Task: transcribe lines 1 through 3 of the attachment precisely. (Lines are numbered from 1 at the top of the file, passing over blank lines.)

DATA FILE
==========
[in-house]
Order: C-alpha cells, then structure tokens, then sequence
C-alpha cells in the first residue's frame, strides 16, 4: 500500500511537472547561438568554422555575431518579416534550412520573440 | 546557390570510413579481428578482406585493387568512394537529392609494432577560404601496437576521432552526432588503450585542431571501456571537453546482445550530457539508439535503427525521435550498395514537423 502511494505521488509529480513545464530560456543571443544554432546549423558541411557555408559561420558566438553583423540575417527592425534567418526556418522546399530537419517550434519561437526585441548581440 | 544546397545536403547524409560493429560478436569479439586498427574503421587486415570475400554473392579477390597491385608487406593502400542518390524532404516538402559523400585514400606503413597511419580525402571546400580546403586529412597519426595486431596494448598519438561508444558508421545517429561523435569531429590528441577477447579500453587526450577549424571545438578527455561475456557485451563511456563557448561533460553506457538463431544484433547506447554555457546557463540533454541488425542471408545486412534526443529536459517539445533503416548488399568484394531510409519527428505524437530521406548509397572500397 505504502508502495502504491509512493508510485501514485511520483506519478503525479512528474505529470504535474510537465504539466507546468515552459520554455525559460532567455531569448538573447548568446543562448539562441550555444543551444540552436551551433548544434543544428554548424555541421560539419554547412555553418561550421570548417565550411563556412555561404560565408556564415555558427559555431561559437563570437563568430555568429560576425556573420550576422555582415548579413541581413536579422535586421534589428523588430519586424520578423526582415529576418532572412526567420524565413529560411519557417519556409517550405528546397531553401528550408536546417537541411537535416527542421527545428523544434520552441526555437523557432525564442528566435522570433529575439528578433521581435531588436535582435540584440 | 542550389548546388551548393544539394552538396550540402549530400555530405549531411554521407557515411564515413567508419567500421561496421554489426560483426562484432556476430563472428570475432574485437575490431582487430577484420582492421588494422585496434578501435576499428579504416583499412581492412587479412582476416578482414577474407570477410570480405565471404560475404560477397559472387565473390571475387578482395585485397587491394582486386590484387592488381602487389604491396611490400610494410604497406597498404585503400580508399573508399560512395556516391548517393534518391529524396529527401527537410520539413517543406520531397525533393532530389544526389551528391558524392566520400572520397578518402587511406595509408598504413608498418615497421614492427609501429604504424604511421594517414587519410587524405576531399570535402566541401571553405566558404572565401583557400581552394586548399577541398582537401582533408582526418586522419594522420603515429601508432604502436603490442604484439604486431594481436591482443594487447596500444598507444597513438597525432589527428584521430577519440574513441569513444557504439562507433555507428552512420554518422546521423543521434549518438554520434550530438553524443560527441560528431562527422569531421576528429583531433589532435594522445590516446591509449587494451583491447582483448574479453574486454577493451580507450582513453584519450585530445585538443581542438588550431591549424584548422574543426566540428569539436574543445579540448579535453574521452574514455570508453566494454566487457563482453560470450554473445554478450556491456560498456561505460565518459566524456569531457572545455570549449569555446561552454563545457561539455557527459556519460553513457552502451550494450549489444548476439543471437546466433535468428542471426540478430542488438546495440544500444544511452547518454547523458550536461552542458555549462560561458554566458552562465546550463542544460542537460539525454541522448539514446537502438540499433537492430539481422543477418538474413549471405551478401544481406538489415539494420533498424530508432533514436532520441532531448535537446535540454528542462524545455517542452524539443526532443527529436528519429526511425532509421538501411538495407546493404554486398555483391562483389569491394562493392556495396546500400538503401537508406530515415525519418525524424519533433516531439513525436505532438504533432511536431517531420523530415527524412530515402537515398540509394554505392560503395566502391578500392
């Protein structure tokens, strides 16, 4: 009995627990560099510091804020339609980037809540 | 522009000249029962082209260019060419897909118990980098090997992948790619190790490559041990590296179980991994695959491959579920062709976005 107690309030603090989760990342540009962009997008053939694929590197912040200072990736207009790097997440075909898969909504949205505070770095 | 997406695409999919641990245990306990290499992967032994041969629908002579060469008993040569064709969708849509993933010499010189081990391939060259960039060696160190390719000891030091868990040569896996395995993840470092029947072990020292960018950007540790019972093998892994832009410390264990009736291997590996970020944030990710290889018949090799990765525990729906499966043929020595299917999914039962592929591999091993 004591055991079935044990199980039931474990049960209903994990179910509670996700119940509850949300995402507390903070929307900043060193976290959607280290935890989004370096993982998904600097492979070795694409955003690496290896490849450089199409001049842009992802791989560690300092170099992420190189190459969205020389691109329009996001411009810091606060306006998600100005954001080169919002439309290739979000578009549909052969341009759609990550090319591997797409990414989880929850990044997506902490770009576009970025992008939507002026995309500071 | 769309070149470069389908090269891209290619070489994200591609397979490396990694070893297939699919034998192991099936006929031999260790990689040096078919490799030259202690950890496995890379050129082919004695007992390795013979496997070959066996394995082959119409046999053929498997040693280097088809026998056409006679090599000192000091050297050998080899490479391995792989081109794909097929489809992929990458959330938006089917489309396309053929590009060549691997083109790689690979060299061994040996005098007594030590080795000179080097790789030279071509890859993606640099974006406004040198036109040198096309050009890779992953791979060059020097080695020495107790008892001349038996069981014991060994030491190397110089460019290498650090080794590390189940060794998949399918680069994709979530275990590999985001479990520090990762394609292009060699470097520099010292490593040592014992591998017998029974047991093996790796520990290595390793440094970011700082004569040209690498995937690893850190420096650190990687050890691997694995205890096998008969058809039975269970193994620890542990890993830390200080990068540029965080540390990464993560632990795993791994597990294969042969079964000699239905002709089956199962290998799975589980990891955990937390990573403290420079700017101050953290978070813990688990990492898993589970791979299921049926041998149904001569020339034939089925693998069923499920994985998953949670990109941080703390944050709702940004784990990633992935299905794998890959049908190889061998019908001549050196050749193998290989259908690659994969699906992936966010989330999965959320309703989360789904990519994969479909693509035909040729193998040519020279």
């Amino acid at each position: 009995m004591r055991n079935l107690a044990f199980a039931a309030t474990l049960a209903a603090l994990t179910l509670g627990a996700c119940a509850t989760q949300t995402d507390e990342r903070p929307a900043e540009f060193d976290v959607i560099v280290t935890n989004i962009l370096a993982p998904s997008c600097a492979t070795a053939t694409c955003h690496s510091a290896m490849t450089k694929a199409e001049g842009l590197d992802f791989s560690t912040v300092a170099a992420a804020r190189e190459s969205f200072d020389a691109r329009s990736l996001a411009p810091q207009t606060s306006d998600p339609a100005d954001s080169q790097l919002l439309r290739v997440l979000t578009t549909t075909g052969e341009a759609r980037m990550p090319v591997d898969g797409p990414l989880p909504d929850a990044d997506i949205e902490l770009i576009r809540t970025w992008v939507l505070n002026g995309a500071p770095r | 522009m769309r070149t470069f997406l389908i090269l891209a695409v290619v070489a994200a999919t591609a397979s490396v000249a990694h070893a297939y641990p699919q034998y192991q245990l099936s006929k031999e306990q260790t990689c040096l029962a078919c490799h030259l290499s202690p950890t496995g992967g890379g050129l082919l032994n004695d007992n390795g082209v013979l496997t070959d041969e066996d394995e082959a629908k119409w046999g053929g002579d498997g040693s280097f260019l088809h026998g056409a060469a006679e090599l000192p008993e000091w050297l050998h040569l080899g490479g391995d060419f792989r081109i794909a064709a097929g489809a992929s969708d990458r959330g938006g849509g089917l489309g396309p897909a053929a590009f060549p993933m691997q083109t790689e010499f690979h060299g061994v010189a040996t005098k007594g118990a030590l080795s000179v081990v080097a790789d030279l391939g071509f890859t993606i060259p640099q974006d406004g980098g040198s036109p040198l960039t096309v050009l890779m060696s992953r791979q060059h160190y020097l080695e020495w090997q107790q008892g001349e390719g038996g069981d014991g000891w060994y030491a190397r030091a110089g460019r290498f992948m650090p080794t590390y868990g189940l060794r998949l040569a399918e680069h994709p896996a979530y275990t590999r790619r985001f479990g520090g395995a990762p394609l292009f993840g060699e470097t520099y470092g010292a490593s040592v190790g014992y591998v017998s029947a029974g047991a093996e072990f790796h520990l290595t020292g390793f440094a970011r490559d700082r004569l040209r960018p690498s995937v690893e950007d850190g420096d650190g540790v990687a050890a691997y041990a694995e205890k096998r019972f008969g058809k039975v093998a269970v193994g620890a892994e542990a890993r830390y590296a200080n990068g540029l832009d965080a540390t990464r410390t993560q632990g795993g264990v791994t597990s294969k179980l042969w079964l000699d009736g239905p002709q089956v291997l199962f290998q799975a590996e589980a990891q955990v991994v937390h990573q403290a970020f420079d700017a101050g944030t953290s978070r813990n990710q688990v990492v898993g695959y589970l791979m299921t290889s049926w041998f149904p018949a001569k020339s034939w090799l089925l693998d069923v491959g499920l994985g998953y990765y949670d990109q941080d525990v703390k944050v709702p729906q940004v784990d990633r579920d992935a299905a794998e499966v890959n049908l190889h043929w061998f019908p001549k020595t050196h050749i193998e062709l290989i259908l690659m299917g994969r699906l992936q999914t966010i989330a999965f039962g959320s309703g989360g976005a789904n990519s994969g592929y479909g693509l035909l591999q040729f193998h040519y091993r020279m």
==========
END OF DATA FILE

[in-house]
Order: C-alpha cells, then structure tokens, then sequence
C-alpha cells in the first residue's frame, strides 16, 4: 500500500511537472547561438568554422555575431518579416534550412520573440 | 546557390570510413579481428578482406585493387568512394537529392609494432577560404601496437576521432552526432588503450585542431571501456571537453546482445550530457539508439535503427525521435550498395514537423 502511494505521488509529480513545464530560456543571443544554432546549423558541411557555408559561420558566438553583423540575417527592425534567418526556418522546399530537419517550434519561437526585441548581440 | 544546397545536403547524409560493429560478436569479439586498427574503421587486415570475400554473392579477390597491385608487406593502400542518390524532404516538402559523400585514400606503413597511419580525402571546400580546403586529412597519426595486431596494448598519438561508444558508421545517429561523435569531429590528441577477447579500453587526450577549424571545438578527455561475456557485451563511456563557448561533460553506457538463431544484433547506447554555457546557463540533454541488425542471408545486412534526443529536459517539445533503416548488399568484394531510409519527428505524437530521406548509397572500397 505504502508502495502504491509512493508510485501514485511520483506519478503525479512528474505529470504535474510537465504539466507546468515552459520554455525559460532567455531569448538573447548568446543562448539562441550555444543551444540552436551551433548544434543544428554548424555541421560539419554547412555553418561550421570548417565550411563556412555561404560565408556564415555558427559555431561559437563570437563568430555568429560576425556573420550576422555582415548579413541581413536579422535586421534589428523588430519586424520578423526582415529576418532572412526567420524565413529560411519557417519556409517550405528546397531553401528550408536546417537541411537535416527542421527545428523544434520552441526555437523557432525564442528566435522570433529575439528578433521581435531588436535582435540584440 | 542550389548546388551548393544539394552538396550540402549530400555530405549531411554521407557515411564515413567508419567500421561496421554489426560483426562484432556476430563472428570475432574485437575490431582487430577484420582492421588494422585496434578501435576499428579504416583499412581492412587479412582476416578482414577474407570477410570480405565471404560475404560477397559472387565473390571475387578482395585485397587491394582486386590484387592488381602487389604491396611490400610494410604497406597498404585503400580508399573508399560512395556516391548517393534518391529524396529527401527537410520539413517543406520531397525533393532530389544526389551528391558524392566520400572520397578518402587511406595509408598504413608498418615497421614492427609501429604504424604511421594517414587519410587524405576531399570535402566541401571553405566558404572565401583557400581552394586548399577541398582537401582533408582526418586522419594522420603515429601508432604502436603490442604484439604486431594481436591482443594487447596500444598507444597513438597525432589527428584521430577519440574513441569513444557504439562507433555507428552512420554518422546521423543521434549518438554520434550530438553524443560527441560528431562527422569531421576528429583531433589532435594522445590516446591509449587494451583491447582483448574479453574486454577493451580507450582513453584519450585530445585538443581542438588550431591549424584548422574543426566540428569539436574543445579540448579535453574521452574514455570508453566494454566487457563482453560470450554473445554478450556491456560498456561505460565518459566524456569531457572545455570549449569555446561552454563545457561539455557527459556519460553513457552502451550494450549489444548476439543471437546466433535468428542471426540478430542488438546495440544500444544511452547518454547523458550536461552542458555549462560561458554566458552562465546550463542544460542537460539525454541522448539514446537502438540499433537492430539481422543477418538474413549471405551478401544481406538489415539494420533498424530508432533514436532520441532531448535537446535540454528542462524545455517542452524539443526532443527529436528519429526511425532509421538501411538495407546493404554486398555483391562483389569491394562493392556495396546500400538503401537508406530515415525519418525524424519533433516531439513525436505532438504533432511536431517531420523530415527524412530515402537515398540509394554505392560503395566502391578500392